Uber hasn’t done it. Amazon hasn’t done it. Barnes & Noble hasn’t done it. These big companies haven’t been able to figure out how to get a court to enforce their online terms of service. But there is no reason that your company cannot get it right.
It’s not rocket science. You just have to take traditional contract principles and apply them online. Yet, businesses (and courts) are still struggling with how to do this properly. Given that the consequences of not being able to enforce a contract can be disastrous for a business, you would think more effort and attention would be spent on applying these principles to websites. However, many businesses are still falling short.
What we tell clients is that, in general, courts use a four-part test to determine if a party has validly agreed to the terms of a contract (whether the contract is on paper or online): (1) is the user provided with adequate notice of the existence of the terms; (2) does the user have a meaningful opportunity to review the terms; (3) is the user provided with adequate notice that taking a specified action manifests assent to those terms; and (4) does the user take the specified action? However, as technology develops, courts are becoming more sophisticated, and are looking at not only the language of the terms, but also at the presentation of the terms and the flow of the screens in the online agreement process.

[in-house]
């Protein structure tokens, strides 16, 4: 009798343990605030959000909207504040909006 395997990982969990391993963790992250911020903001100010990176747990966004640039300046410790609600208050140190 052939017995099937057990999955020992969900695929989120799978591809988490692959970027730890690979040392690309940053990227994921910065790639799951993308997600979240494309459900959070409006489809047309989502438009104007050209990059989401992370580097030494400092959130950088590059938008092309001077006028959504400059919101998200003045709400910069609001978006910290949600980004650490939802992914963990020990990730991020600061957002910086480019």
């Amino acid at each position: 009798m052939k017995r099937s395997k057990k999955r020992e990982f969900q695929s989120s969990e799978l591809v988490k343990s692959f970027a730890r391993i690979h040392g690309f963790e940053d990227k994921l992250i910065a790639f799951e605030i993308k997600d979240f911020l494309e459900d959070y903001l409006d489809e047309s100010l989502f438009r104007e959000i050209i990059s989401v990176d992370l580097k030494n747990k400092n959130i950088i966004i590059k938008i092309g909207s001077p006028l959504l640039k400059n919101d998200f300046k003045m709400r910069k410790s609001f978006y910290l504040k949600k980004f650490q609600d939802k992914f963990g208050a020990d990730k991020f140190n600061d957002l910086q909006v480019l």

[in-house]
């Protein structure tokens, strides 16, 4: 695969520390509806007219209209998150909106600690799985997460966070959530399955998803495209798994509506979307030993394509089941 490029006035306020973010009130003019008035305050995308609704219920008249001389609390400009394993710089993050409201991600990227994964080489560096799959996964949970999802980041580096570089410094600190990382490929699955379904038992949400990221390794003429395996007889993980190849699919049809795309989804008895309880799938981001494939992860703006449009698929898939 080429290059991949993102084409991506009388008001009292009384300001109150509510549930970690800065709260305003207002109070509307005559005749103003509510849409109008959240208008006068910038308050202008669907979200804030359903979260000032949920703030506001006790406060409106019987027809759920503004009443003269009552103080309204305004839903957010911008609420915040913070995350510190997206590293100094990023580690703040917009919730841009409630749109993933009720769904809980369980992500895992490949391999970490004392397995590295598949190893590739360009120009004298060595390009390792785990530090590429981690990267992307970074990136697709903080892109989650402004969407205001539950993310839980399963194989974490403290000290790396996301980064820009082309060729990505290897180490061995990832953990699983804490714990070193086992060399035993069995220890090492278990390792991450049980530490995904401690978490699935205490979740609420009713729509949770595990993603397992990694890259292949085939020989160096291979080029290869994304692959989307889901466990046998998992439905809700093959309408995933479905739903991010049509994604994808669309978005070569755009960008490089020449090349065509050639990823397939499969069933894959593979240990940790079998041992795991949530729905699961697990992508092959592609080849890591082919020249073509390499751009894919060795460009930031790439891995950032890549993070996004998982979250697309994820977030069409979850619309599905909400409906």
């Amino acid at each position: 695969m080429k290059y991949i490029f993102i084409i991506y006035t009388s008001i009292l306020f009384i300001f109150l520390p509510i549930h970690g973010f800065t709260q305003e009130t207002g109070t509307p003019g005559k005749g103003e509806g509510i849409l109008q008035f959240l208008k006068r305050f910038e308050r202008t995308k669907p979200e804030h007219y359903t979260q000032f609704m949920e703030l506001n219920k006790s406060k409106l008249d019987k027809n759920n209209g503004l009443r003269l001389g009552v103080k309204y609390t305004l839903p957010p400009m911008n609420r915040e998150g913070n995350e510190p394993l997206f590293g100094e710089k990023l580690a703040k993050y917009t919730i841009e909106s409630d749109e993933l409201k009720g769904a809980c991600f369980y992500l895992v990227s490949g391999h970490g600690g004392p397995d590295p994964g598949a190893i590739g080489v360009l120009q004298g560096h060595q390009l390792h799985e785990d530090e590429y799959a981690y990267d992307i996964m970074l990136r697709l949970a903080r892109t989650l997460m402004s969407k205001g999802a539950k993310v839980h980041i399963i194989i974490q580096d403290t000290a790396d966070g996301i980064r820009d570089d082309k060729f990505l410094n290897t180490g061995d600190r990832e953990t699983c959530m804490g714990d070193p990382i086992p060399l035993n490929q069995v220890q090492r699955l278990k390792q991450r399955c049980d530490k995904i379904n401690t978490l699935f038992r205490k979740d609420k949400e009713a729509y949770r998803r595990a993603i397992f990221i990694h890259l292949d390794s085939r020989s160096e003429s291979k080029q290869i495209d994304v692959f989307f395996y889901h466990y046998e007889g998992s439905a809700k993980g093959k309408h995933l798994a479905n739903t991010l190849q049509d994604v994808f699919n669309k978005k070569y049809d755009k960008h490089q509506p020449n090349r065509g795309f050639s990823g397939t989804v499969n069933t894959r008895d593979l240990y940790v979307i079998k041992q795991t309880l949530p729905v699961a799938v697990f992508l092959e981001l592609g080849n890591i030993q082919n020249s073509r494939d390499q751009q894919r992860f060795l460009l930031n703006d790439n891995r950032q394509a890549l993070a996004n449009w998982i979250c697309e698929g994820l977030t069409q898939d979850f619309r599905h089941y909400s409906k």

Recent cases involving Uber (there are many), Amazon.com and Barnes & Noble illustrate the problems that companies are having in enforcing their online terms.
Certainty is important in business transactions. It is not difficult to set up online Terms and Conditions that are enforceable if you pay attention to the rules and to the details. But not getting it right can cost a business many times more than the cost of getting it right. Just ask Uber, Amazon and Barnes & Noble.